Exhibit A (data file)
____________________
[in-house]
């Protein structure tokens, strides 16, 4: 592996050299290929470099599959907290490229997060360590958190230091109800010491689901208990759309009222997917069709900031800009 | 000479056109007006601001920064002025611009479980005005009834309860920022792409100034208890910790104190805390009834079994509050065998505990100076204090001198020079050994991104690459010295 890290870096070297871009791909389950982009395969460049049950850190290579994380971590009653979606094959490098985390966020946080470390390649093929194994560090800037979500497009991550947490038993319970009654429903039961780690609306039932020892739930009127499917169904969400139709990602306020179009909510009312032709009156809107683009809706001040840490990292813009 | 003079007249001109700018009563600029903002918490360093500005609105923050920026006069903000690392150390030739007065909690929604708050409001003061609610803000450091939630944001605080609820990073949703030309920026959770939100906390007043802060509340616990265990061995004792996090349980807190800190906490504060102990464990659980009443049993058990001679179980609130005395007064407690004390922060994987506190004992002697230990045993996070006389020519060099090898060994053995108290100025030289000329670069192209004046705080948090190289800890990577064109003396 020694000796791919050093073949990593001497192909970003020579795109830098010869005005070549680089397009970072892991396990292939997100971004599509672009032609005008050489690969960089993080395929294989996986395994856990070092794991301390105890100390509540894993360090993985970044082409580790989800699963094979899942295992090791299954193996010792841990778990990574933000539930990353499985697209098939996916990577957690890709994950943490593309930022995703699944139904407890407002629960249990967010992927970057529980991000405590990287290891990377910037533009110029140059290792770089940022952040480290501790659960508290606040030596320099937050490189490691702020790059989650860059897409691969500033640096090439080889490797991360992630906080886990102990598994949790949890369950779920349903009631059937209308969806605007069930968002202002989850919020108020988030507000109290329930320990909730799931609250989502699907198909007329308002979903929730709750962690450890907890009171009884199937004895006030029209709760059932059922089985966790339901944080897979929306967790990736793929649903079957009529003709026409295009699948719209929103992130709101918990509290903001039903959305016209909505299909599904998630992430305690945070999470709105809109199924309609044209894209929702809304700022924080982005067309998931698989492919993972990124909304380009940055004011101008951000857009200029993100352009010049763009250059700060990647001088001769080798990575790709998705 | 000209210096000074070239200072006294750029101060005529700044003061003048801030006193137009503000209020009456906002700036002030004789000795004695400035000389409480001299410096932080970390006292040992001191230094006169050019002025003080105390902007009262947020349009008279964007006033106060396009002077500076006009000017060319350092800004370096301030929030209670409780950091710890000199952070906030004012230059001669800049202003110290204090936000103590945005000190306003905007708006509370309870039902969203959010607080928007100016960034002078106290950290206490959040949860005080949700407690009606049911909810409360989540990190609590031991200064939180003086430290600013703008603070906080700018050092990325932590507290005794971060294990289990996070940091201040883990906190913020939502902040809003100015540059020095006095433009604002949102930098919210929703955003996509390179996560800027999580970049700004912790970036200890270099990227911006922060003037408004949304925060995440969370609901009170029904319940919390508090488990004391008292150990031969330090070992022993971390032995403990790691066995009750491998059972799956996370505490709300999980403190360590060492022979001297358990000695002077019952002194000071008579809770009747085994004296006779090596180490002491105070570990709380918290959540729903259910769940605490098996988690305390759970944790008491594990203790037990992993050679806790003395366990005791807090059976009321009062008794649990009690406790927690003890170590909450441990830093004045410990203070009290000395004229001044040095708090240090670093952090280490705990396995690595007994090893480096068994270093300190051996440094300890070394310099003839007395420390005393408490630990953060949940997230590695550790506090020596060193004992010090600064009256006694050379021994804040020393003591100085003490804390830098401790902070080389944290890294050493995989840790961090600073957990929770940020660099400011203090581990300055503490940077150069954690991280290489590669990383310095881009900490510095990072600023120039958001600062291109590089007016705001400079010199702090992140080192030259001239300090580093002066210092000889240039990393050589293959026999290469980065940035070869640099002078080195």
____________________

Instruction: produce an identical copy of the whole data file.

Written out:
[in-house]
């Protein structure tokens, strides 16, 4: 592996050299290929470099599959907290490229997060360590958190230091109800010491689901208990759309009222997917069709900031800009 | 000479056109007006601001920064002025611009479980005005009834309860920022792409100034208890910790104190805390009834079994509050065998505990100076204090001198020079050994991104690459010295 890290870096070297871009791909389950982009395969460049049950850190290579994380971590009653979606094959490098985390966020946080470390390649093929194994560090800037979500497009991550947490038993319970009654429903039961780690609306039932020892739930009127499917169904969400139709990602306020179009909510009312032709009156809107683009809706001040840490990292813009 | 003079007249001109700018009563600029903002918490360093500005609105923050920026006069903000690392150390030739007065909690929604708050409001003061609610803000450091939630944001605080609820990073949703030309920026959770939100906390007043802060509340616990265990061995004792996090349980807190800190906490504060102990464990659980009443049993058990001679179980609130005395007064407690004390922060994987506190004992002697230990045993996070006389020519060099090898060994053995108290100025030289000329670069192209004046705080948090190289800890990577064109003396 020694000796791919050093073949990593001497192909970003020579795109830098010869005005070549680089397009970072892991396990292939997100971004599509672009032609005008050489690969960089993080395929294989996986395994856990070092794991301390105890100390509540894993360090993985970044082409580790989800699963094979899942295992090791299954193996010792841990778990990574933000539930990353499985697209098939996916990577957690890709994950943490593309930022995703699944139904407890407002629960249990967010992927970057529980991000405590990287290891990377910037533009110029140059290792770089940022952040480290501790659960508290606040030596320099937050490189490691702020790059989650860059897409691969500033640096090439080889490797991360992630906080886990102990598994949790949890369950779920349903009631059937209308969806605007069930968002202002989850919020108020988030507000109290329930320990909730799931609250989502699907198909007329308002979903929730709750962690450890907890009171009884199937004895006030029209709760059932059922089985966790339901944080897979929306967790990736793929649903079957009529003709026409295009699948719209929103992130709101918990509290903001039903959305016209909505299909599904998630992430305690945070999470709105809109199924309609044209894209929702809304700022924080982005067309998931698989492919993972990124909304380009940055004011101008951000857009200029993100352009010049763009250059700060990647001088001769080798990575790709998705 | 000209210096000074070239200072006294750029101060005529700044003061003048801030006193137009503000209020009456906002700036002030004789000795004695400035000389409480001299410096932080970390006292040992001191230094006169050019002025003080105390902007009262947020349009008279964007006033106060396009002077500076006009000017060319350092800004370096301030929030209670409780950091710890000199952070906030004012230059001669800049202003110290204090936000103590945005000190306003905007708006509370309870039902969203959010607080928007100016960034002078106290950290206490959040949860005080949700407690009606049911909810409360989540990190609590031991200064939180003086430290600013703008603070906080700018050092990325932590507290005794971060294990289990996070940091201040883990906190913020939502902040809003100015540059020095006095433009604002949102930098919210929703955003996509390179996560800027999580970049700004912790970036200890270099990227911006922060003037408004949304925060995440969370609901009170029904319940919390508090488990004391008292150990031969330090070992022993971390032995403990790691066995009750491998059972799956996370505490709300999980403190360590060492022979001297358990000695002077019952002194000071008579809770009747085994004296006779090596180490002491105070570990709380918290959540729903259910769940605490098996988690305390759970944790008491594990203790037990992993050679806790003395366990005791807090059976009321009062008794649990009690406790927690003890170590909450441990830093004045410990203070009290000395004229001044040095708090240090670093952090280490705990396995690595007994090893480096068994270093300190051996440094300890070394310099003839007395420390005393408490630990953060949940997230590695550790506090020596060193004992010090600064009256006694050379021994804040020393003591100085003490804390830098401790902070080389944290890294050493995989840790961090600073957990929770940020660099400011203090581990300055503490940077150069954690991280290489590669990383310095881009900490510095990072600023120039958001600062291109590089007016705001400079010199702090992140080192030259001239300090580093002066210092000889240039990393050589293959026999290469980065940035070869640099002078080195």